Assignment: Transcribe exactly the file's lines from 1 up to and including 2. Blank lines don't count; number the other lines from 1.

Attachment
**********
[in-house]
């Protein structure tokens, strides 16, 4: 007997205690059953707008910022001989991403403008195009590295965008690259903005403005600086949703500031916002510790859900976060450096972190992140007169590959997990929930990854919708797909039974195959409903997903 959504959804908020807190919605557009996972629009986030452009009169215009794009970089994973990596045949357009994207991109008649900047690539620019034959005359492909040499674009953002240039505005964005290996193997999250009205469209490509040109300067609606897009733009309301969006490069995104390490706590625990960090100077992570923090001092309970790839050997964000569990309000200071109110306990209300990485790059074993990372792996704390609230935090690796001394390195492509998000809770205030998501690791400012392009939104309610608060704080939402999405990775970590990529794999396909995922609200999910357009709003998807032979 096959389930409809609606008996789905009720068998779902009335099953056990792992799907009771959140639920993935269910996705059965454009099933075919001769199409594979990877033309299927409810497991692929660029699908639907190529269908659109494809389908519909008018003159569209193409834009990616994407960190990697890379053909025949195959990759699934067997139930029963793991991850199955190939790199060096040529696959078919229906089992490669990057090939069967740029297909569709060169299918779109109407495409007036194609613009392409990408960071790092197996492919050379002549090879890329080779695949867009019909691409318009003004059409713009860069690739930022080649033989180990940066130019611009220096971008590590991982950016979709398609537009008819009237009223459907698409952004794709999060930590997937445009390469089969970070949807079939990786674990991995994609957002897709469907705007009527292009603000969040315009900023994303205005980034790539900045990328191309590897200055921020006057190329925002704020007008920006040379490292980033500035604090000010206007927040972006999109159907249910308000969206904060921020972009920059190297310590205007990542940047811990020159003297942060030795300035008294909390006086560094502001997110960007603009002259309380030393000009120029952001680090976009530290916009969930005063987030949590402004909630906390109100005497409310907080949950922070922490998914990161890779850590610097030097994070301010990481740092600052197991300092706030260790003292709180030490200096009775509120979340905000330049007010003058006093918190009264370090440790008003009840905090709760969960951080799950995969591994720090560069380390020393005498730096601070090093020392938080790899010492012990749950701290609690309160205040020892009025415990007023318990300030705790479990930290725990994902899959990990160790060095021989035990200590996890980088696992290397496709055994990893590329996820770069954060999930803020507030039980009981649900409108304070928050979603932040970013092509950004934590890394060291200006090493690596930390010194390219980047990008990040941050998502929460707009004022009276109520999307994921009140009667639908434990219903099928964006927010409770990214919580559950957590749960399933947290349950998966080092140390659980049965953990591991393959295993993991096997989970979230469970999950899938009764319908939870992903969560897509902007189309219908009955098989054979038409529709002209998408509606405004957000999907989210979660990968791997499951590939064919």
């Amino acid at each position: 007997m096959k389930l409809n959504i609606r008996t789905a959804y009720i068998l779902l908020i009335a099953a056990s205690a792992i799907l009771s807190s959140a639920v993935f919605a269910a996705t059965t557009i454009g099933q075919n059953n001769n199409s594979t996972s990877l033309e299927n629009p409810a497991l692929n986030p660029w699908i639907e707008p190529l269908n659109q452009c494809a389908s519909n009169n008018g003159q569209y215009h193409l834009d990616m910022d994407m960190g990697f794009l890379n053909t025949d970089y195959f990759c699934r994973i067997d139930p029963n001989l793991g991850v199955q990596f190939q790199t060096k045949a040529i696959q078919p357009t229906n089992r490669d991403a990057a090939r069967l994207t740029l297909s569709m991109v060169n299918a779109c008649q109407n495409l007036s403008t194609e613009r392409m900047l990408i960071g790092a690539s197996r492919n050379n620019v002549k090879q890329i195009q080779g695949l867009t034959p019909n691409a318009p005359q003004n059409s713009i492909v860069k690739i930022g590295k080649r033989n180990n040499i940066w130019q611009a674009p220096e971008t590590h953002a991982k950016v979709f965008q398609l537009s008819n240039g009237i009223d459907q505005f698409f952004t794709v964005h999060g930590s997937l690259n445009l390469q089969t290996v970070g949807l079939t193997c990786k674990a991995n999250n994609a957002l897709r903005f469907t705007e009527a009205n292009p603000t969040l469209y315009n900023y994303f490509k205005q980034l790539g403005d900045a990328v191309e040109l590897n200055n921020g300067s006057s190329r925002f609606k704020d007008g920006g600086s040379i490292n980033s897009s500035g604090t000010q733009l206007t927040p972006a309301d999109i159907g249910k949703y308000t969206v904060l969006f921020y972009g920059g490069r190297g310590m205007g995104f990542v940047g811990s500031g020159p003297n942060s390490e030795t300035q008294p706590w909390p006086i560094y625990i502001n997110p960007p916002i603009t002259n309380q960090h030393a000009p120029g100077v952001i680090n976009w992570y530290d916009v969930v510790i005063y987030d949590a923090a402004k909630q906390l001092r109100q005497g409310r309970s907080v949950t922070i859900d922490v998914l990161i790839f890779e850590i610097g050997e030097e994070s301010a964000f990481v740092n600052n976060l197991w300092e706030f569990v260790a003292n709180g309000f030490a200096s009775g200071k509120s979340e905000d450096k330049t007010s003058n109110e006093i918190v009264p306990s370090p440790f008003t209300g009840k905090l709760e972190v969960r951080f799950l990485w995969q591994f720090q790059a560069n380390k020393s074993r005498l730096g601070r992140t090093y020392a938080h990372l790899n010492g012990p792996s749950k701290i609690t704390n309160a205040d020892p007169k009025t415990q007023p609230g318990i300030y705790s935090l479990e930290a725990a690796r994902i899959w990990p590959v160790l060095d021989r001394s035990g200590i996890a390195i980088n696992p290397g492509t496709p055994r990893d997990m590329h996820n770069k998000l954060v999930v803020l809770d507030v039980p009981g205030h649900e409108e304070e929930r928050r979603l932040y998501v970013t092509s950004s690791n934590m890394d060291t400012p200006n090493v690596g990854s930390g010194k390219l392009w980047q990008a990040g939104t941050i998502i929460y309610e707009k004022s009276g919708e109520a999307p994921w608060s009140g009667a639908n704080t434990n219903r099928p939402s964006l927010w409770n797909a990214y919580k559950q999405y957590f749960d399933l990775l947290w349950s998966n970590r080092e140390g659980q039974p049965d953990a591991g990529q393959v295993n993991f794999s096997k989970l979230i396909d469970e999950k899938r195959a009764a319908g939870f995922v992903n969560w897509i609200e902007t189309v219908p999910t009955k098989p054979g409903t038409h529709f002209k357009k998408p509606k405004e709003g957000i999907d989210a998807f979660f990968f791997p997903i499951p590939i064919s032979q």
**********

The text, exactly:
[in-house]
């Protein structure tokens, strides 16, 4: 007997205690059953707008910022001989991403403008195009590295965008690259903005403005600086949703500031916002510790859900976060450096972190992140007169590959997990929930990854919708797909039974195959409903997903 959504959804908020807190919605557009996972629009986030452009009169215009794009970089994973990596045949357009994207991109008649900047690539620019034959005359492909040499674009953002240039505005964005290996193997999250009205469209490509040109300067609606897009733009309301969006490069995104390490706590625990960090100077992570923090001092309970790839050997964000569990309000200071109110306990209300990485790059074993990372792996704390609230935090690796001394390195492509998000809770205030998501690791400012392009939104309610608060704080939402999405990775970590990529794999396909995922609200999910357009709003998807032979 096959389930409809609606008996789905009720068998779902009335099953056990792992799907009771959140639920993935269910996705059965454009099933075919001769199409594979990877033309299927409810497991692929660029699908639907190529269908659109494809389908519909008018003159569209193409834009990616994407960190990697890379053909025949195959990759699934067997139930029963793991991850199955190939790199060096040529696959078919229906089992490669990057090939069967740029297909569709060169299918779109109407495409007036194609613009392409990408960071790092197996492919050379002549090879890329080779695949867009019909691409318009003004059409713009860069690739930022080649033989180990940066130019611009220096971008590590991982950016979709398609537009008819009237009223459907698409952004794709999060930590997937445009390469089969970070949807079939990786674990991995994609957002897709469907705007009527292009603000969040315009900023994303205005980034790539900045990328191309590897200055921020006057190329925002704020007008920006040379490292980033500035604090000010206007927040972006999109159907249910308000969206904060921020972009920059190297310590205007990542940047811990020159003297942060030795300035008294909390006086560094502001997110960007603009002259309380030393000009120029952001680090976009530290916009969930005063987030949590402004909630906390109100005497409310907080949950922070922490998914990161890779850590610097030097994070301010990481740092600052197991300092706030260790003292709180030490200096009775509120979340905000330049007010003058006093918190009264370090440790008003009840905090709760969960951080799950995969591994720090560069380390020393005498730096601070090093020392938080790899010492012990749950701290609690309160205040020892009025415990007023318990300030705790479990930290725990994902899959990990160790060095021989035990200590996890980088696992290397496709055994990893590329996820770069954060999930803020507030039980009981649900409108304070928050979603932040970013092509950004934590890394060291200006090493690596930390010194390219980047990008990040941050998502929460707009004022009276109520999307994921009140009667639908434990219903099928964006927010409770990214919580559950957590749960399933947290349950998966080092140390659980049965953990591991393959295993993991096997989970979230469970999950899938009764319908939870992903969560897509902007189309219908009955098989054979038409529709002209998408509606405004957000999907989210979660990968791997499951590939064919």